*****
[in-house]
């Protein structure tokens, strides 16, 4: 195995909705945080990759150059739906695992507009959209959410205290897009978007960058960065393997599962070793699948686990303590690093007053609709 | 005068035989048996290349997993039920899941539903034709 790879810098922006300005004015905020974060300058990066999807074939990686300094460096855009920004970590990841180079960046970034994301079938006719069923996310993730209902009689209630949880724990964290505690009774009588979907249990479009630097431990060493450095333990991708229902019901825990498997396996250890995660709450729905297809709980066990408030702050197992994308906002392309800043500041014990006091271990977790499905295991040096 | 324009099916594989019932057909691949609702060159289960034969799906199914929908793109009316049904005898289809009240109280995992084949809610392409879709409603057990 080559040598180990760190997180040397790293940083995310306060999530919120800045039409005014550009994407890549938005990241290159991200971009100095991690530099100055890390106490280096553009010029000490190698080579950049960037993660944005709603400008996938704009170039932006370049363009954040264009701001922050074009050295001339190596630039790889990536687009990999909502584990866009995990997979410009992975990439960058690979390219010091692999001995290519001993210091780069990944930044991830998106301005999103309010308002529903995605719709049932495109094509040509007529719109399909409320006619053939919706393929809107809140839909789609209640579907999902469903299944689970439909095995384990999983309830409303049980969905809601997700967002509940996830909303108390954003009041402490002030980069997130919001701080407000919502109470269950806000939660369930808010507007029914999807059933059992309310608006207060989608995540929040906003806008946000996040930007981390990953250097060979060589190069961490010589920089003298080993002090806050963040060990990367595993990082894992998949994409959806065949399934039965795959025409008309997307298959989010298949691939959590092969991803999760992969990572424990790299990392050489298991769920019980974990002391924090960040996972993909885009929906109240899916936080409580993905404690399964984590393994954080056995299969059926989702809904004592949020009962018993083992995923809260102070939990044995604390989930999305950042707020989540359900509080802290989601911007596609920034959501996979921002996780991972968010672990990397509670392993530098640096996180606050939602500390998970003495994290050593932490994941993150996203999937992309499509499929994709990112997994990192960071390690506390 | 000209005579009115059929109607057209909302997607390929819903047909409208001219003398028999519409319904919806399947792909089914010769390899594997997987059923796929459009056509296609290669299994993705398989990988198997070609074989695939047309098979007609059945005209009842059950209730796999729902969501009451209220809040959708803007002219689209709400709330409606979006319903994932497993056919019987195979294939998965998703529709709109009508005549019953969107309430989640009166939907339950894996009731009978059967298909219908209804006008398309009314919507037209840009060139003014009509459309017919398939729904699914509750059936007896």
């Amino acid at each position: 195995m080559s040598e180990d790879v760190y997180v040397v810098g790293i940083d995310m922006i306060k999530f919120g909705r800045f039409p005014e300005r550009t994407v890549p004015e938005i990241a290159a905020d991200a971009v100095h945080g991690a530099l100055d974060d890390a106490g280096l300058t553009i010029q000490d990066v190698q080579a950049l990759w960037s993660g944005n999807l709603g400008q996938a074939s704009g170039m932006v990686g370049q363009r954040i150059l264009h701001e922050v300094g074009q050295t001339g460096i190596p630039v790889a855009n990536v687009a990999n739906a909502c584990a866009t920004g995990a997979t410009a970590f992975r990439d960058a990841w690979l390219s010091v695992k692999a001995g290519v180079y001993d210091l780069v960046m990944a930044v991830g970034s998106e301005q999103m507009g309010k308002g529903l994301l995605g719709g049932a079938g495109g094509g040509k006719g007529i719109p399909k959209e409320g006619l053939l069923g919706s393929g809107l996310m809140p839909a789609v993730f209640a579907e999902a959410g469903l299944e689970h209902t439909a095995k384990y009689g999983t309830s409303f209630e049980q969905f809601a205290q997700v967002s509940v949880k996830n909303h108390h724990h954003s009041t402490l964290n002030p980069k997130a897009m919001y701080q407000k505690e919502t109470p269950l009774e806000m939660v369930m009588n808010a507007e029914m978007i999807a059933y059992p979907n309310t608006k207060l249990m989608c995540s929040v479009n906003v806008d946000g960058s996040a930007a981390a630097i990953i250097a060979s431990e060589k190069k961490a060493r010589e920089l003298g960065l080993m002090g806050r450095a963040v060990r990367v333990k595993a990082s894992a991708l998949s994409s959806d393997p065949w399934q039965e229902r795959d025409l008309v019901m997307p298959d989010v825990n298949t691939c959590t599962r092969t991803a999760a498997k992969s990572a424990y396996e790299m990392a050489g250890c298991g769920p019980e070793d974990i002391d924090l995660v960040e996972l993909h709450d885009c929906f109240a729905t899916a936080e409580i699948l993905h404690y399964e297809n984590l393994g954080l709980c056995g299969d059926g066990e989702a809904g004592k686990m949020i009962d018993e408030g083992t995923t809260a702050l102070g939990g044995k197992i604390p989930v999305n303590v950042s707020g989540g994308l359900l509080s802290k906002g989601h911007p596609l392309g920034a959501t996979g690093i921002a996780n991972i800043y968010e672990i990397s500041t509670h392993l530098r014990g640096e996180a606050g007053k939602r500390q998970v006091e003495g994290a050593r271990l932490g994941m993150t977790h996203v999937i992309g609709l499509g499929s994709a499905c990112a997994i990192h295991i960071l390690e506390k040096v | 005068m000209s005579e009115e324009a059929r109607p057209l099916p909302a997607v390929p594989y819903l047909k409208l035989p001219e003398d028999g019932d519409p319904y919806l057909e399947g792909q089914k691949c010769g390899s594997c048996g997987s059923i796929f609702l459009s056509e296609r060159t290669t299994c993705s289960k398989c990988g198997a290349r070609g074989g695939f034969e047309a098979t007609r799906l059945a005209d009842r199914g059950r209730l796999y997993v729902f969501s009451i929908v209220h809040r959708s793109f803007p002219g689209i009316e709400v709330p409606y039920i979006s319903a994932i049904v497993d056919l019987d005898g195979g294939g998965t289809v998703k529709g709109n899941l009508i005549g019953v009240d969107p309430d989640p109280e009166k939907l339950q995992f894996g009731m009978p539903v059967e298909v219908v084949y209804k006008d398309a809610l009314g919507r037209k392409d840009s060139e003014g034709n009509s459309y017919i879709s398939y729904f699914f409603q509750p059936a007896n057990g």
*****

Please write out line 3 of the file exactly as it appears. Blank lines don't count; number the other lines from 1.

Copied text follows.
């Amino acid at each position: 195995m080559s040598e180990d790879v760190y997180v040397v810098g790293i940083d995310m922006i306060k999530f919120g909705r800045f039409p005014e300005r550009t994407v890549p004015e938005i990241a290159a905020d991200a971009v100095h945080g991690a530099l100055d974060d890390a106490g280096l300058t553009i010029q000490d990066v190698q080579a950049l990759w960037s993660g944005n999807l709603g400008q996938a074939s704009g170039m932006v990686g370049q363009r954040i150059l264009h701001e922050v300094g074009q050295t001339g460096i190596p630039v790889a855009n990536v687009a990999n739906a909502c584990a866009t920004g995990a997979t410009a970590f992975r990439d960058a990841w690979l390219s010091v695992k692999a001995g290519v180079y001993d210091l780069v960046m990944a930044v991830g970034s998106e301005q999103m507009g309010k308002g529903l994301l995605g719709g049932a079938g495109g094509g040509k006719g007529i719109p399909k959209e409320g006619l053939l069923g919706s393929g809107l996310m809140p839909a789609v993730f209640a579907e999902a959410g469903l299944e689970h209902t439909a095995k384990y009689g999983t309830s409303f209630e049980q969905f809601a205290q997700v967002s509940v949880k996830n909303h108390h724990h954003s009041t402490l964290n002030p980069k997130a897009m919001y701080q407000k505690e919502t109470p269950l009774e806000m939660v369930m009588n808010a507007e029914m978007i999807a059933y059992p979907n309310t608006k207060l249990m989608c995540s929040v479009n906003v806008d946000g960058s996040a930007a981390a630097i990953i250097a060979s431990e060589k190069k961490a060493r010589e920089l003298g960065l080993m002090g806050r450095a963040v060990r990367v333990k595993a990082s894992a991708l998949s994409s959806d393997p065949w399934q039965e229902r795959d025409l008309v019901m997307p298959d989010v825990n298949t691939c959590t599962r092969t991803a999760a498997k992969s990572a424990y396996e790299m990392a050489g250890c298991g769920p019980e070793d974990i002391d924090l995660v960040e996972l993909h709450d885009c929906f109240a729905t899916a936080e409580i699948l993905h404690y399964e297809n984590l393994g954080l709980c056995g299969d059926g066990e989702a809904g004592k686990m949020i009962d018993e408030g083992t995923t809260a702050l102070g939990g044995k197992i604390p989930v999305n303590v950042s707020g989540g994308l359900l509080s802290k906002g989601h911007p596609l392309g920034a959501t996979g690093i921002a996780n991972i800043y968010e672990i990397s500041t509670h392993l530098r014990g640096e996180a606050g007053k939602r500390q998970v006091e003495g994290a050593r271990l932490g994941m993150t977790h996203v999937i992309g609709l499509g499929s994709a499905c990112a997994i990192h295991i960071l390690e506390k040096v | 005068m000209s005579e009115e324009a059929r109607p057209l099916p909302a997607v390929p594989y819903l047909k409208l035989p001219e003398d028999g019932d519409p319904y919806l057909e399947g792909q089914k691949c010769g390899s594997c048996g997987s059923i796929f609702l459009s056509e296609r060159t290669t299994c993705s289960k398989c990988g198997a290349r070609g074989g695939f034969e047309a098979t007609r799906l059945a005209d009842r199914g059950r209730l796999y997993v729902f969501s009451i929908v209220h809040r959708s793109f803007p002219g689209i009316e709400v709330p409606y039920i979006s319903a994932i049904v497993d056919l019987d005898g195979g294939g998965t289809v998703k529709g709109n899941l009508i005549g019953v009240d969107p309430d989640p109280e009166k939907l339950q995992f894996g009731m009978p539903v059967e298909v219908v084949y209804k006008d398309a809610l009314g919507r037209k392409d840009s060139e003014g034709n009509s459309y017919i879709s398939y729904f699914f409603q509750p059936a007896n057990g």